Advanced Practice
Registered Nurse
Yale-New Haven Hospital
New Haven, CT

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This is part of our series, Flattened By the Curve, which features the voices of doctors, nurses, healthcare workers, and others on the front lines against COVID-19. For information on how to submit, click here.

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A few weeks into “Code Disaster,” I was redeployed to be a drone-strike operator in the medicine wards.

That’s awfully militaristic, but so is the patois that’s evolved between medical jargon and common language. I put my uniform on. We fight the virus. Front-line defenders get discounts. At this point, I’m not sure anymore whether I was drafted or volunteered.

One plan, to reduce exposure and preserve the always-precious supplies, was to split us up. Attending docs to go in and see the patients, talk to them mask-to-mask. The platoon units, a motley crew of residents, physician assistants, and nurse practitioners like me stayed back in work-rooms. Sometimes we were nearby, but sometimes not even on the hospital grounds. These faded fluorescent rooms were where we did our fighting, a carefully distanced place away from the trenches.

For six weeks, I never saw a patient. I saw labs, countless labs. Assessed, ranked, filtered, and reported to a doc who could go in and look and touch from behind nitrile and mylar. I made these maps, the landscapes of the patient, blindly. Here, signs of inflammation; Here, numbers for factors we aren’t sure about yet. In the morning, I radioed my maps into the attending doctor. By noon they had changed.

I didn’t see his fever, the confusion and chills and sweating; I saw numbers crawl down, spike up, and then go down for good. I saw ‘4 LPM NRB prone’; the attending docs saw a woman who had to lay herself awkwardly, both face-down and propped up enough to let the oxygen mask still do its job.

Sometimes I took action: a pew-pew-pew of orders typed out and clicked into existence, a scan to look for a suspected enemy combatant, like a clot lurking in the lungs and terrorizing the surroundings. Pharmacy, I call out. I see signs that the opponent is closing in. May I have permission to release the immunomodulator? Once I stood in the hallway, reporting numbers to the rapid-response team, standing outside the door with my N95 on.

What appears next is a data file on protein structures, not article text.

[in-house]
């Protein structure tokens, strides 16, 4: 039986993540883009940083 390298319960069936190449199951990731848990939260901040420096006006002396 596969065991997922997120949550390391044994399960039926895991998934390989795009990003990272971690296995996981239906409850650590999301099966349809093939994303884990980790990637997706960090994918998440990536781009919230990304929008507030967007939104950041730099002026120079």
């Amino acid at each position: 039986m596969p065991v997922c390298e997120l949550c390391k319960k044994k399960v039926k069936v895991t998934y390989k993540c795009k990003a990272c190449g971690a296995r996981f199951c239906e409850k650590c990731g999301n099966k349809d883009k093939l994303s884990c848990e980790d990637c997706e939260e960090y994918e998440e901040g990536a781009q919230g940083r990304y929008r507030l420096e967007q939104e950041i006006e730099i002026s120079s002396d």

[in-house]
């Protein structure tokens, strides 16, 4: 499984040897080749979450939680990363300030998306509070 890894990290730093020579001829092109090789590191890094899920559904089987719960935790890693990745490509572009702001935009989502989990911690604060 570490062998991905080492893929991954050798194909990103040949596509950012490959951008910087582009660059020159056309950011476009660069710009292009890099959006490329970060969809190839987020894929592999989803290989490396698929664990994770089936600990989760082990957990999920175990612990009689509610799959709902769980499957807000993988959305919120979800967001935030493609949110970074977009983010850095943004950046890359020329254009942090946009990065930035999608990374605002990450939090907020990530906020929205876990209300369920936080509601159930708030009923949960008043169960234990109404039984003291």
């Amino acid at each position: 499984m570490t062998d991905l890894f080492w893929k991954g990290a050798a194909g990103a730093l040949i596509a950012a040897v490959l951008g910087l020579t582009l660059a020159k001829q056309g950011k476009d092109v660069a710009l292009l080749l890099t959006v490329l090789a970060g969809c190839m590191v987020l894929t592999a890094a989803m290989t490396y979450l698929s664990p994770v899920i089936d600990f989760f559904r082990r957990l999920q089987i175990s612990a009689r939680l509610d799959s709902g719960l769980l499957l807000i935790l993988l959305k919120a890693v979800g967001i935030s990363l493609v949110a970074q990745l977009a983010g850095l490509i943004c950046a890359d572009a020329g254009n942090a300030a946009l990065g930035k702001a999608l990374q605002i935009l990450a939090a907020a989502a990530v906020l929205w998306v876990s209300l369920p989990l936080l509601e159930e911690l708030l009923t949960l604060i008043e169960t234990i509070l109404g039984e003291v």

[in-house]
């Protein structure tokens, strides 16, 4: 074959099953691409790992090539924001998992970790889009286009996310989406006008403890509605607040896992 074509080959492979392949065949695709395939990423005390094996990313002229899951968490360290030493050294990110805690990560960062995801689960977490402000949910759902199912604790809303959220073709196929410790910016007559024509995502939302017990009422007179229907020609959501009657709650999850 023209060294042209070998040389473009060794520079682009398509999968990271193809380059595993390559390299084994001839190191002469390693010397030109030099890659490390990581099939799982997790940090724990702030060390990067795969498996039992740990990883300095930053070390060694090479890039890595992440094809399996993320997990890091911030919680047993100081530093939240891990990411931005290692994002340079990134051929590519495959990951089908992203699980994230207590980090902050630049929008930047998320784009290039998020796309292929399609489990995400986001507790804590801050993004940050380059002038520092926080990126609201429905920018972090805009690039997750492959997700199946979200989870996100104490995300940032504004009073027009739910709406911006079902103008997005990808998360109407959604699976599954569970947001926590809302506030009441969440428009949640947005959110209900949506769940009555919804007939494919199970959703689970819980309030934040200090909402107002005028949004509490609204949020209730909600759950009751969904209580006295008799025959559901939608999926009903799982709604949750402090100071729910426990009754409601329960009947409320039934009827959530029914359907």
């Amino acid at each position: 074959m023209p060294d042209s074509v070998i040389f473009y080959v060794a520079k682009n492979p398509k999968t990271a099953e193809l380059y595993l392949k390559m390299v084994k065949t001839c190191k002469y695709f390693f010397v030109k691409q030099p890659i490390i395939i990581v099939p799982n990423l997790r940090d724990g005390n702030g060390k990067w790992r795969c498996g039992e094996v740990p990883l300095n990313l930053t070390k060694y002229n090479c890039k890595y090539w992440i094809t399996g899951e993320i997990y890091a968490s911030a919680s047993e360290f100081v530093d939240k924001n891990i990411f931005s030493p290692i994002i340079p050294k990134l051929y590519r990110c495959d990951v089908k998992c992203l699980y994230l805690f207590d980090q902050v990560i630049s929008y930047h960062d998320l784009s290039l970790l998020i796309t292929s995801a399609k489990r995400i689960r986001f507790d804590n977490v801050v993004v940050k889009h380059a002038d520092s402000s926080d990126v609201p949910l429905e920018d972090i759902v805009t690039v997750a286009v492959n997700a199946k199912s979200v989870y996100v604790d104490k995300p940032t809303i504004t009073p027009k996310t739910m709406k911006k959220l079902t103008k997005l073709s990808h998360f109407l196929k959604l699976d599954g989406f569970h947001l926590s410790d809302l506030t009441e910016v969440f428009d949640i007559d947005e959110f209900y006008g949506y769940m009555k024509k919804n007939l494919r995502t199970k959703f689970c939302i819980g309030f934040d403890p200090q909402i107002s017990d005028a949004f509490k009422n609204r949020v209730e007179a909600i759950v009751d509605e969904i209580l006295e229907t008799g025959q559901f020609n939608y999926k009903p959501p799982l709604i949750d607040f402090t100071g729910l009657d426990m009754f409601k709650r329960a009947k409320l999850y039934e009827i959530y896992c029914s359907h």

We work alone, but not alone, both amongst ourselves and within our patients’ bodies. For us, well, we get to learn new things every day. This is both sustaining and draining. There are some cool hits of dopamine from experts all coming together, but it’s all so damn new. HQ rewrites the protocols every few days, and we trust the art of the hunch in between. Each of us works in ways we don’t know, against a villain we don’t understand. Is it working the patient’s own cells against her? Did it mobilize disaffected cytokines? I can only hope the virus is a terrible team player.

I go home. I scrub, I sleep, and I do it again and again, until I can come home to my familiar base. The trenches we dug and the craters left are going to be visible for years to come. How will we remember this field?

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Jen Picagli is a nurse practitioner in vascular neurology at Yale-New Haven Hospital, who previously trained in archaeology, anthropology, and blood gas analysis. She can be found drawing diagrams on her patients’ whiteboards during the day and writing alternative history fiction at night.